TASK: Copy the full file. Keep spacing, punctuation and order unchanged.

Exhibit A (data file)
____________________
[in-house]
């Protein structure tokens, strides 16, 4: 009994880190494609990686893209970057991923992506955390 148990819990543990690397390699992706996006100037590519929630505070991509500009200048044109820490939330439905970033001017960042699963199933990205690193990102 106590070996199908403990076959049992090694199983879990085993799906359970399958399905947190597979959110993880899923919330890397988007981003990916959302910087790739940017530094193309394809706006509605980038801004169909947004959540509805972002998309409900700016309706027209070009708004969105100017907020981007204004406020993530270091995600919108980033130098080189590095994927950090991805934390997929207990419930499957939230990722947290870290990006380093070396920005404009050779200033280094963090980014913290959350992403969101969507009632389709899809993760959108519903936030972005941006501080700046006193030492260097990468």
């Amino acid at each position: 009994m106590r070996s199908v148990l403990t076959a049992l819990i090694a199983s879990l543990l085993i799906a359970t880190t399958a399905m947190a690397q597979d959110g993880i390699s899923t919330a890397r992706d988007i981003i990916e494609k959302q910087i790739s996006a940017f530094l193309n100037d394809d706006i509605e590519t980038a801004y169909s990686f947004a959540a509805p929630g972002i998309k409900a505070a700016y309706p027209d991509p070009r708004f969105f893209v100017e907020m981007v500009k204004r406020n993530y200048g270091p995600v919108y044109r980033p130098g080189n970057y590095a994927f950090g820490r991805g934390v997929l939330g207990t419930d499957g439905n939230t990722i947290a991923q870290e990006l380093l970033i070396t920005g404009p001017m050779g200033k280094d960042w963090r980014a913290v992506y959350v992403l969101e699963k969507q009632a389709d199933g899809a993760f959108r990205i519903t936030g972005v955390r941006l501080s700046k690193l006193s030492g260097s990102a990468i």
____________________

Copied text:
[in-house]
């Protein structure tokens, strides 16, 4: 009994880190494609990686893209970057991923992506955390 148990819990543990690397390699992706996006100037590519929630505070991509500009200048044109820490939330439905970033001017960042699963199933990205690193990102 106590070996199908403990076959049992090694199983879990085993799906359970399958399905947190597979959110993880899923919330890397988007981003990916959302910087790739940017530094193309394809706006509605980038801004169909947004959540509805972002998309409900700016309706027209070009708004969105100017907020981007204004406020993530270091995600919108980033130098080189590095994927950090991805934390997929207990419930499957939230990722947290870290990006380093070396920005404009050779200033280094963090980014913290959350992403969101969507009632389709899809993760959108519903936030972005941006501080700046006193030492260097990468």
């Amino acid at each position: 009994m106590r070996s199908v148990l403990t076959a049992l819990i090694a199983s879990l543990l085993i799906a359970t880190t399958a399905m947190a690397q597979d959110g993880i390699s899923t919330a890397r992706d988007i981003i990916e494609k959302q910087i790739s996006a940017f530094l193309n100037d394809d706006i509605e590519t980038a801004y169909s990686f947004a959540a509805p929630g972002i998309k409900a505070a700016y309706p027209d991509p070009r708004f969105f893209v100017e907020m981007v500009k204004r406020n993530y200048g270091p995600v919108y044109r980033p130098g080189n970057y590095a994927f950090g820490r991805g934390v997929l939330g207990t419930d499957g439905n939230t990722i947290a991923q870290e990006l380093l970033i070396t920005g404009p001017m050779g200033k280094d960042w963090r980014a913290v992506y959350v992403l969101e699963k969507q009632a389709d199933g899809a993760f959108r990205i519903t936030g972005v955390r941006l501080s700046k690193l006193s030492g260097s990102a990468i």